I love setting goals in my personal life, as is obvious to anyone who has read my posts about New Year’s resolutions, words to guide my year, and summer intentions. Goals orient my free time, give me a sense of purpose and enable me to stretch myself.
Given my affinity for goal-setting, it came as a bit of a surprise when I realized, through a conversation with a mentor, that I’m not particularly goal-oriented in my work-life. I had given my mentor a call to ask for her advice about choosing a curriculum for Pre-K through 5 faith formation classes at the Church were I work. It has become apparent to the faith formation coordinator with whom I work that our teachers are dissatisfied with the curriculum that we are currently using, but I don’t know where to begin in choosing — or advising our faith formation coordinator to choose — a new curriculum. There are hundreds out there, and the thought of reviewing the pros and cons of each and making a decision to switch to a different one is daunting.
After explaining the situation to my mentor, I expected her to say: check out this publisher or that one; get this information from your teachers; consider this thought. But instead, she posed a simple question: “What’s your goal?”
Truthfully, I hadn’t thought about my goal. I had gotten so stuck on the little details — whether a curriculum offers a book or handouts, involves using the Bible as a base, or the liturgical calendar, and so on — that I had lost track of the bigger picture, namely the question, “What is the goal of the faith formation program at my parish?” Why do I want children to enroll in the program? What do I think children and their families should take away from the program? How do I hope catechists will benefit from volunteering for the program?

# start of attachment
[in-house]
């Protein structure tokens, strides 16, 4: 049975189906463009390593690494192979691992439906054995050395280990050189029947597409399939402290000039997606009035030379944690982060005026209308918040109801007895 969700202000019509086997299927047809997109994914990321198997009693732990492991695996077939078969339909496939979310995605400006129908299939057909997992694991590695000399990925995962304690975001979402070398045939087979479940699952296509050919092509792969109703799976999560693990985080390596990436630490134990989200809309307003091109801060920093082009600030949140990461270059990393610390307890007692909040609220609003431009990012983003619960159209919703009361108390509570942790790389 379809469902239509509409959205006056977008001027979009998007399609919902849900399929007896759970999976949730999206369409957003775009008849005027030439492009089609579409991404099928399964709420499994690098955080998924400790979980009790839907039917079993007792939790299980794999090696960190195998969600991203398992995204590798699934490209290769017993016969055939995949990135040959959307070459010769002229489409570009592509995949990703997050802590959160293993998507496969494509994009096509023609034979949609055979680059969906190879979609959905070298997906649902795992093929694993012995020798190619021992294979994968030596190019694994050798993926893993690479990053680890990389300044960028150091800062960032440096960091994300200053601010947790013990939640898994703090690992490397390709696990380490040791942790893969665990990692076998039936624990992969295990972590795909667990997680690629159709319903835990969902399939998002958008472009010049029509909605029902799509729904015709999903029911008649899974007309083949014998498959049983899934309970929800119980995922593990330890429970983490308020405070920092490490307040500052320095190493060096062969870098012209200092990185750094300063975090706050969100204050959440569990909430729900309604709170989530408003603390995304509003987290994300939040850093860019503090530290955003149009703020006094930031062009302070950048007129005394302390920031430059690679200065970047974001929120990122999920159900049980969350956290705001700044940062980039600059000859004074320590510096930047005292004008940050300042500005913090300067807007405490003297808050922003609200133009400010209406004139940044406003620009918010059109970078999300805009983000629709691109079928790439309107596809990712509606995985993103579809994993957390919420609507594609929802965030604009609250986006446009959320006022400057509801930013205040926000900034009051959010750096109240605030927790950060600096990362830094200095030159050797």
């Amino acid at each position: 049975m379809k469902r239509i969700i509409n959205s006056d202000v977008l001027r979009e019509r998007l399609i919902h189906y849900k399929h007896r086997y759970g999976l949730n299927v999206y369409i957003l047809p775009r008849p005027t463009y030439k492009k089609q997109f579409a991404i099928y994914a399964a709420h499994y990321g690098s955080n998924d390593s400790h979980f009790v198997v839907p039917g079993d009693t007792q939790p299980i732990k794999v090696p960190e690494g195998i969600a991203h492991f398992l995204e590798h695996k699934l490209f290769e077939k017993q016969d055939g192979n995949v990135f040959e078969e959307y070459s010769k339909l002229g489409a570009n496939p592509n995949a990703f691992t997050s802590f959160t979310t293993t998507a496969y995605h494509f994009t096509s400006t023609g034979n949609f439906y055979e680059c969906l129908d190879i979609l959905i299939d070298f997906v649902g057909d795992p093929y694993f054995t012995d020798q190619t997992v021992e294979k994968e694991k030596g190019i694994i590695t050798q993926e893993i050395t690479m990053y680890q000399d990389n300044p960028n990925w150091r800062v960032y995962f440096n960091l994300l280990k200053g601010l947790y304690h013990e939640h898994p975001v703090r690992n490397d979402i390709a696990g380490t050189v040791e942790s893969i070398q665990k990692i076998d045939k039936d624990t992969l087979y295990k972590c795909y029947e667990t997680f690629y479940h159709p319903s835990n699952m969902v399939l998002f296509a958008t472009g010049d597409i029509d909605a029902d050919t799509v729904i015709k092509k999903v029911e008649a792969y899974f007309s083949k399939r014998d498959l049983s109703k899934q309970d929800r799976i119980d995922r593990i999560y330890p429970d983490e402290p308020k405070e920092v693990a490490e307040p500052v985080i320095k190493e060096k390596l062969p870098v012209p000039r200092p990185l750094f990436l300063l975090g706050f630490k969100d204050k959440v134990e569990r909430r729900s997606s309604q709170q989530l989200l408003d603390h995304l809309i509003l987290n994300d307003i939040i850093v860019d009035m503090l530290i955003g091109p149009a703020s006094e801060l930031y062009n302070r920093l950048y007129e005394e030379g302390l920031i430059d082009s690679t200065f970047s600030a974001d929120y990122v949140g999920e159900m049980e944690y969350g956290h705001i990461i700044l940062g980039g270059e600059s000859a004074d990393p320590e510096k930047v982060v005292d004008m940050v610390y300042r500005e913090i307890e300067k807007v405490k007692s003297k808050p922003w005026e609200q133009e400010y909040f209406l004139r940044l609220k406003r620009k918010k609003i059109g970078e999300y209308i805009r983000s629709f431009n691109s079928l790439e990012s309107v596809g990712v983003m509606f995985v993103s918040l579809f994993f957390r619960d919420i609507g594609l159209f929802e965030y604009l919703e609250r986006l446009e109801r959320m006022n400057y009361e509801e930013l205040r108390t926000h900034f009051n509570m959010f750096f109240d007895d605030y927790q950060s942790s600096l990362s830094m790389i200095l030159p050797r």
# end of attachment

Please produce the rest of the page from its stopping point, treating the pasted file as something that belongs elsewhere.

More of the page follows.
My mentor reminded me that my actions and decisions should stem from my goals — not from minuscule distinctions between various curricula options. Without knowledge of my goal, I will be lacking a compass when making choices, and not only will I get bogged down in the details, I will likely make less wise decisions.
I’m going to keep this bit of wisdom in mind as I move forward in choosing a curriculum, and also when considering other areas of my work and life. When at a loss for what to do next, asking the question “What is my goal?” will almost always be a good place to start.
Have you thought about the underlying goals of your work and personal life lately? What are they? How do they inform your decisions? I’d love to hear how this looks for others.